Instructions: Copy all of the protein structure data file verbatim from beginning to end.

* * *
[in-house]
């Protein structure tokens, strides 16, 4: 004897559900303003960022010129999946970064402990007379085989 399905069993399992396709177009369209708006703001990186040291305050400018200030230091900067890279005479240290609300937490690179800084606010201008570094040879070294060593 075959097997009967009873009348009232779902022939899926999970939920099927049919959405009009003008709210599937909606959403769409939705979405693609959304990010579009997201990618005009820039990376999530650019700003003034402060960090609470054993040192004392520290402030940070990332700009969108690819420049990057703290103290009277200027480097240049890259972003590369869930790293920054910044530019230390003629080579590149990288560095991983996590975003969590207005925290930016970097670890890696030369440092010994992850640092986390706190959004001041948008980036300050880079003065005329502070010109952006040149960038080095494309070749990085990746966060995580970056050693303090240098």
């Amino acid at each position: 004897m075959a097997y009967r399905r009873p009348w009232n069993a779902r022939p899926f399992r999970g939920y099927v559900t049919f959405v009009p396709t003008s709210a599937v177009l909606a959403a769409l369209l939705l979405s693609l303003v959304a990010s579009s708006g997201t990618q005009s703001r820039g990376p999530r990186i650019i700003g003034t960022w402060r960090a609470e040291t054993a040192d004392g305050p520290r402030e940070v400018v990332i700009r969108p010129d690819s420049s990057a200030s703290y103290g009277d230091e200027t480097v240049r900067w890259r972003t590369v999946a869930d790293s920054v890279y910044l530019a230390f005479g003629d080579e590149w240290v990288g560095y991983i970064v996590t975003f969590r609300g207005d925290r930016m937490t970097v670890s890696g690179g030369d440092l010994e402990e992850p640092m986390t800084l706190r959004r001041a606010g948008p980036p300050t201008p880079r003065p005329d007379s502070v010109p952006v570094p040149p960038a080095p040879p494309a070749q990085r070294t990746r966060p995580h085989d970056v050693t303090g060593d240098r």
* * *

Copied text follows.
[in-house]
């Protein structure tokens, strides 16, 4: 004897559900303003960022010129999946970064402990007379085989 399905069993399992396709177009369209708006703001990186040291305050400018200030230091900067890279005479240290609300937490690179800084606010201008570094040879070294060593 075959097997009967009873009348009232779902022939899926999970939920099927049919959405009009003008709210599937909606959403769409939705979405693609959304990010579009997201990618005009820039990376999530650019700003003034402060960090609470054993040192004392520290402030940070990332700009969108690819420049990057703290103290009277200027480097240049890259972003590369869930790293920054910044530019230390003629080579590149990288560095991983996590975003969590207005925290930016970097670890890696030369440092010994992850640092986390706190959004001041948008980036300050880079003065005329502070010109952006040149960038080095494309070749990085990746966060995580970056050693303090240098």
């Amino acid at each position: 004897m075959a097997y009967r399905r009873p009348w009232n069993a779902r022939p899926f399992r999970g939920y099927v559900t049919f959405v009009p396709t003008s709210a599937v177009l909606a959403a769409l369209l939705l979405s693609l303003v959304a990010s579009s708006g997201t990618q005009s703001r820039g990376p999530r990186i650019i700003g003034t960022w402060r960090a609470e040291t054993a040192d004392g305050p520290r402030e940070v400018v990332i700009r969108p010129d690819s420049s990057a200030s703290y103290g009277d230091e200027t480097v240049r900067w890259r972003t590369v999946a869930d790293s920054v890279y910044l530019a230390f005479g003629d080579e590149w240290v990288g560095y991983i970064v996590t975003f969590r609300g207005d925290r930016m937490t970097v670890s890696g690179g030369d440092l010994e402990e992850p640092m986390t800084l706190r959004r001041a606010g948008p980036p300050t201008p880079r003065p005329d007379s502070v010109p952006v570094p040149p960038a080095p040879p494309a070749q990085r070294t990746r966060p995580h085989d970056v050693t303090g060593d240098r």